Huzoor, Dili dur ast

“Embassy Row” in Dili, capital of Timor-Leste (formerly known as East Timor), occupies much of the capital’s sparkling seafront. All the embassies have majestic views of the Indian Ocean. The imposing US embassy is set far back from the street in fear of possible truck-bombers; the Chinese one practically hugs the pavement; the Japanese and Koreans appear to jostle with the Portuguese and the Australians for the most desirable oceanfront space. Now Pakistan has announced it is opening an embassy in Dili. Of India, there is no sign: the newest member country of the United Nations is covered from Jakarta by our ambassador to Indonesia, whose brutal 25-year occupation, ending in 2000, has not yet been forgotten in Timor-Leste. The fact that the only Indian flag flying in Dili was one placed in the foyer of my hotel, in honour of this visiting member of Parliament, reflects our country’s inexcusable failure to engage with the great potential of South-East Asia’s youngest nation.
I was in Dili last week at the invitation of my good friend President Jose Ramos-Horta, whom I had first met a decade-and-a-half ago as a Gandhian-minded human rights activist, whose advocacy of his people’s freedom won him the Nobel Peace Prize in 1995. Mr Ramos-Horta has held every position of international heft in his country — foreign minister, Prime Minister and now President — but retains a disarming modesty. My wife and I were astonished to be picked up by him personally at the airport and driven (by him, not a chauffeur) to our hotel in his quaint six-wheel Mini Moke. His message was clear: an Indian visitor, even one far removed from the corridors of power, was a welcome indication of interest, to a nation uncomfortably being wooed by both China and Pakistan.
That Timor-Leste should be the object of so much international courtship is hardly surprising. This small country of just over a million people sits on an enormous quantity of oil and natural gas, whose revenues have already helped build a reserve fund of $6 billion, growing every year. The half-island nation (its other half is Indonesian West Timor) is also home to significant quantities of gold and manganese, and its shores teem with fish. But it’s not just Timor-Leste’s natural resources that attract outsiders. Its needs are significant as well. The country, once dirt-poor, was devastated by a vengeful Indonesian withdrawal that left much of the capital in ruins. The task of building infrastructure — including to support the country’s exploitation of its own offshore oil and gas — is enormous, and calls for enterprising investors. Given its own increasing prosperity, Dili is not looking for handouts, but for help.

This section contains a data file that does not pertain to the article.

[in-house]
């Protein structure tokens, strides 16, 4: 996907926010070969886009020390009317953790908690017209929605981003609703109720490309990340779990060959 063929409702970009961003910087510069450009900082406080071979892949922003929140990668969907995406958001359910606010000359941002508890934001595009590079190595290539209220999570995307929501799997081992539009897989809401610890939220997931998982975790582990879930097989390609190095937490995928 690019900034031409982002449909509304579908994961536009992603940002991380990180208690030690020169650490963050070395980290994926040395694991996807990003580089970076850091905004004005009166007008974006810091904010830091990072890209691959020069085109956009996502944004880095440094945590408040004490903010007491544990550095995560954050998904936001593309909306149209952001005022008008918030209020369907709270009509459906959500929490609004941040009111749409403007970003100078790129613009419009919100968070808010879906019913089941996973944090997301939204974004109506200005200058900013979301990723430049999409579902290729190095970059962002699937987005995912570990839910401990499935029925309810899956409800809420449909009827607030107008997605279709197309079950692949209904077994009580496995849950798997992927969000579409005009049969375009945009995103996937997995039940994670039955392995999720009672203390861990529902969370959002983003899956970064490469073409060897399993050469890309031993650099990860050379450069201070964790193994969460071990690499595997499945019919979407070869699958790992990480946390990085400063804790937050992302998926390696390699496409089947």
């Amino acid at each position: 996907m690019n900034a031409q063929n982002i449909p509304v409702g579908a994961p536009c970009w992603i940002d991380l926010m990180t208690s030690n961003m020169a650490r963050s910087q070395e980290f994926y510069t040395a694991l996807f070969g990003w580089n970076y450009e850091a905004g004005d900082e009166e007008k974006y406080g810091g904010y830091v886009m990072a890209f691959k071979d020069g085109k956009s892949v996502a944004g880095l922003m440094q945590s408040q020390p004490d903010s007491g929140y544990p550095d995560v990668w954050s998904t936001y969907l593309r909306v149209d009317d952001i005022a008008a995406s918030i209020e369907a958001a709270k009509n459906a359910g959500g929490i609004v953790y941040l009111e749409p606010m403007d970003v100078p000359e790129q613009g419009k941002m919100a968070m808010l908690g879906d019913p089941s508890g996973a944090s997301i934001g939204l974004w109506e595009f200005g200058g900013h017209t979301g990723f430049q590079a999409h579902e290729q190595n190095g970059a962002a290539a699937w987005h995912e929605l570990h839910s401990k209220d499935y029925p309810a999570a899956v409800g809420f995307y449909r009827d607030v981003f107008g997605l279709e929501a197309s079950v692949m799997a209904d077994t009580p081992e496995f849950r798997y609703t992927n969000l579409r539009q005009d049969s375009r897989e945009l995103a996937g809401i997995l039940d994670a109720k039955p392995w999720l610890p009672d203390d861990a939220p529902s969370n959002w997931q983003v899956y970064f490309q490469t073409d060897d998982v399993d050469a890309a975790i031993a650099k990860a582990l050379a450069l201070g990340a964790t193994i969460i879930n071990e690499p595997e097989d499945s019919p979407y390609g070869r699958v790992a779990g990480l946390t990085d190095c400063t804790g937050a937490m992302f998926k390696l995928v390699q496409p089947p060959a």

Timor-Leste is the kind of place in which one would imagine India being far more active than Pakistan, and yet it’s Islamabad that has leapt at the prospect, not New Delhi. Our woefully understaffed foreign service has been noticeably reluctant to open new missions without the qualified and experienced personnel available to run them. Despite a Cabinet authorisation two years ago to double the strength of our diplomatic corps, little progress has been made to increase available numbers, given the unwillingness of the establishment to open itself up to mid-career recruitment from outside the foreign service. This means that a number of pending recommendations for new missions are still languishing, and new recommendations simply aren’t being made.